I thought it would be good to do an exchange of ‘places’ we remembered. I shared some places I had experienced and continued to remember long afterwards – from a marketplace in Mumbai, to a weaving village in Andhra Pradesh (Fig.2) to a heritage town in France.
Fig.2: Placemaking at Pedana – a weaving village in Andhra Pradesh
The example from the weaving village was of Pedana, near Machilipatnam which is known for its Kalamkari work. I had visited this village many years ago with a historian and on arriving there we had been greeted by a little boy who had offered to show us his village. He took us very excitedly through the place, starting on the main road, into a small street, inside a house, through a courtyard, into another street, passing by verandahs and trees, climbing steps, to the carving of blocks, coming out into a backyard, a narrow lane, some more weaving, to yarn hung to dry in the sun, to the sound of the working loom. It was in some ways an experience of a “place” that we had seen with the eyes of a little boy who had condensed its memories and its lived experiences to share it with us.
One of the workshop participants shared her experience of place – she remembered distinctly the verandah of Gandhiji’s house at the Sabarmati ashram in Ahmedabad, with the adjoining courtyard and his weaving room. She said that it was very calm there and you could see the Sabarmati river in front of you, it was well-shaded and pleasant to sit. So, in this example, the river also plays a role in the place-making, you see it from afar but it becomes a part of your unforgettable experience.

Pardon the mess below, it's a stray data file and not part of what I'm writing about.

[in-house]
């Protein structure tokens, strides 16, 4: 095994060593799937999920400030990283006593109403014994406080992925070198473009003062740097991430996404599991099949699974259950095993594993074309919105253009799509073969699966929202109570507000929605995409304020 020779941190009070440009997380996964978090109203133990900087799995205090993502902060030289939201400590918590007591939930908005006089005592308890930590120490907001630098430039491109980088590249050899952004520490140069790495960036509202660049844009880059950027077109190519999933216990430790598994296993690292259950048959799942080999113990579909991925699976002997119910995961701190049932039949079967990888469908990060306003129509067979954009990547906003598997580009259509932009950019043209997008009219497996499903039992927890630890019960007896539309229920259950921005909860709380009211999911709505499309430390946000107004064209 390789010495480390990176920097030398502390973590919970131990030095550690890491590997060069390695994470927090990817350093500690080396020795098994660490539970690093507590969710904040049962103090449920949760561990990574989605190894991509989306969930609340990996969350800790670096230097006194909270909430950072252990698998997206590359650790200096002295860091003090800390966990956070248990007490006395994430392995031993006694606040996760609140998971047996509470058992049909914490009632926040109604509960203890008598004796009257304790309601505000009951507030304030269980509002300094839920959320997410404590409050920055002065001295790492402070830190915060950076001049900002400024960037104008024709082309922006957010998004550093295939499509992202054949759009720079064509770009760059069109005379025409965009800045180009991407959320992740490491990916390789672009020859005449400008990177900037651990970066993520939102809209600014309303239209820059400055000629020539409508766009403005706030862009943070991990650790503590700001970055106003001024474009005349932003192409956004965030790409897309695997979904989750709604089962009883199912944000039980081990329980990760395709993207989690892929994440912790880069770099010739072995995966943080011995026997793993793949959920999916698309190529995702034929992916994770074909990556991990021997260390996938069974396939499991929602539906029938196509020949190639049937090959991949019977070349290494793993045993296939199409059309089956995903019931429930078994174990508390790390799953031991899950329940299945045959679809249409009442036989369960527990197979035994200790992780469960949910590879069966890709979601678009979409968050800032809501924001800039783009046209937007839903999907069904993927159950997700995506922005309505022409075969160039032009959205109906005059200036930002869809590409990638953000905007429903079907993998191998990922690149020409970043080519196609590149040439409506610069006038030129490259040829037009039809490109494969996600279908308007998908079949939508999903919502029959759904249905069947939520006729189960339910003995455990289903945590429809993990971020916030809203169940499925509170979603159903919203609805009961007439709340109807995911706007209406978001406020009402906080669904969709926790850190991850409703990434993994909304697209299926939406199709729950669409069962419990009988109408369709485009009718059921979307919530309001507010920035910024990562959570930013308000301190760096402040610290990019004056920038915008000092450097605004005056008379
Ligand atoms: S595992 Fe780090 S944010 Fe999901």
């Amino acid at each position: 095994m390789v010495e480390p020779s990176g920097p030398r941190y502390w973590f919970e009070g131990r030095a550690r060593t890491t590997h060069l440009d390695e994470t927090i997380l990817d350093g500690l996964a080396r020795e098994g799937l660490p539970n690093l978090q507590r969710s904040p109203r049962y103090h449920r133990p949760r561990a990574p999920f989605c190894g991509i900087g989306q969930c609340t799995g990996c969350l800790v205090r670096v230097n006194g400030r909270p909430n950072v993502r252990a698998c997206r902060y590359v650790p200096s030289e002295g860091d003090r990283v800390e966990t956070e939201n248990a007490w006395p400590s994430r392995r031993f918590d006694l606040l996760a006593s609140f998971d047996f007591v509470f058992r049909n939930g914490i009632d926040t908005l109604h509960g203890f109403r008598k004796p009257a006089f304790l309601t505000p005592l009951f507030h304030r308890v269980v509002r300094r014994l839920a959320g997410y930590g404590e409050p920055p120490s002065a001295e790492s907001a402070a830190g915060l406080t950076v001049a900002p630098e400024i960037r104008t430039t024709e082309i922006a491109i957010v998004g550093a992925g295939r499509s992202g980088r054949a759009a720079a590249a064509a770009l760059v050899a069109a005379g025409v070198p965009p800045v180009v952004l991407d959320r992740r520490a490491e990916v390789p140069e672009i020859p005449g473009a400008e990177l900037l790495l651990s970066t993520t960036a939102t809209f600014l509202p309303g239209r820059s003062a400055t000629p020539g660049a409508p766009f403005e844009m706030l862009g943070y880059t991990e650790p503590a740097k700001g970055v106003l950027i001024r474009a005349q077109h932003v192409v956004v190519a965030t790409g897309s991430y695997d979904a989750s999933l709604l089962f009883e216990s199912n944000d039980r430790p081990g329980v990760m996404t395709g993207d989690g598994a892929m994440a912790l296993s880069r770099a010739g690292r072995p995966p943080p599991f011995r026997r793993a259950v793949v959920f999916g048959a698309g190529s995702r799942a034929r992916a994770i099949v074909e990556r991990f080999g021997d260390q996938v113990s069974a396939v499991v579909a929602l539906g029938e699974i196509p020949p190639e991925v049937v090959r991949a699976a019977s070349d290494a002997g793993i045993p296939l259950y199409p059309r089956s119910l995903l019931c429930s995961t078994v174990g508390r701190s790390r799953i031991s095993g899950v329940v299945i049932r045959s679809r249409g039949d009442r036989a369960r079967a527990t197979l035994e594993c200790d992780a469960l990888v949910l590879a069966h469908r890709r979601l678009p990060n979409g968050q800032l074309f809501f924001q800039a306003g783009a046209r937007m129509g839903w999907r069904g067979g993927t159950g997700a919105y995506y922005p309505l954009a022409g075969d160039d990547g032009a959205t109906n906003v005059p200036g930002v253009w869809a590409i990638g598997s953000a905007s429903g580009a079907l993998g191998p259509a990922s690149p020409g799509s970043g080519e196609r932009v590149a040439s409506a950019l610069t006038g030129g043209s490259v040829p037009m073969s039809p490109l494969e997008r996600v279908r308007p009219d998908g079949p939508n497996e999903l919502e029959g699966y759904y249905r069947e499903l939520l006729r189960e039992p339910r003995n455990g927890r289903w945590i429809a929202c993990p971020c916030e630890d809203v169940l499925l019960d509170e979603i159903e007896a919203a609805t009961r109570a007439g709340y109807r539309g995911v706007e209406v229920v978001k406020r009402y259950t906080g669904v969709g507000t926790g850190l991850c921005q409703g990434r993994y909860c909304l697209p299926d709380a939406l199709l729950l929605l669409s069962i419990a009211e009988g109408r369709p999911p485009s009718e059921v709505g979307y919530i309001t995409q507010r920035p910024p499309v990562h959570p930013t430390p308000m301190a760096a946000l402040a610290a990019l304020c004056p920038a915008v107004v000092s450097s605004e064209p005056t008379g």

Another participant recounted his experience of the dargah in Ajmer with the street that leads upto it having a vibrancy that was special. He pointed out that as you enter the street, there are vendors selling food and clothes and as you move nearer to the dargah, there are other vendors selling incense and little idols. He felt that the sanctity of the dargah was already in the street before you had even entered the dargah. Yet another participant talked about the Chitra Santhe, the annual art fair with the street outside the Chitrakala Parishath and its rocky landscape as an example of placemaking. We realised that creating activities that people could participate in was a crucial part of making a ‘public space’ into a ‘place’.
We then discussed a Market redevelopment project in Mauritius (Fig.3). The ‘Rose Hill Market Square’ project had proposed an Integrated Development plan that included the ‘Rose Hill Mall’ (the Commercial and Tourist centre) to be built at the existing market site, the Bazar Rose Hill (Fruit & Vegetable Municipal market) to be rebuilt at the Duval Stadium and the Arab Town Market to be relocated to the Bus-station. The new plan had suggested a cleaner, more hygienic market environment and better parking facilities and was based on joint meetings with the market vendors and the Rosehill district officials where some of the initial conflicts had been resolved.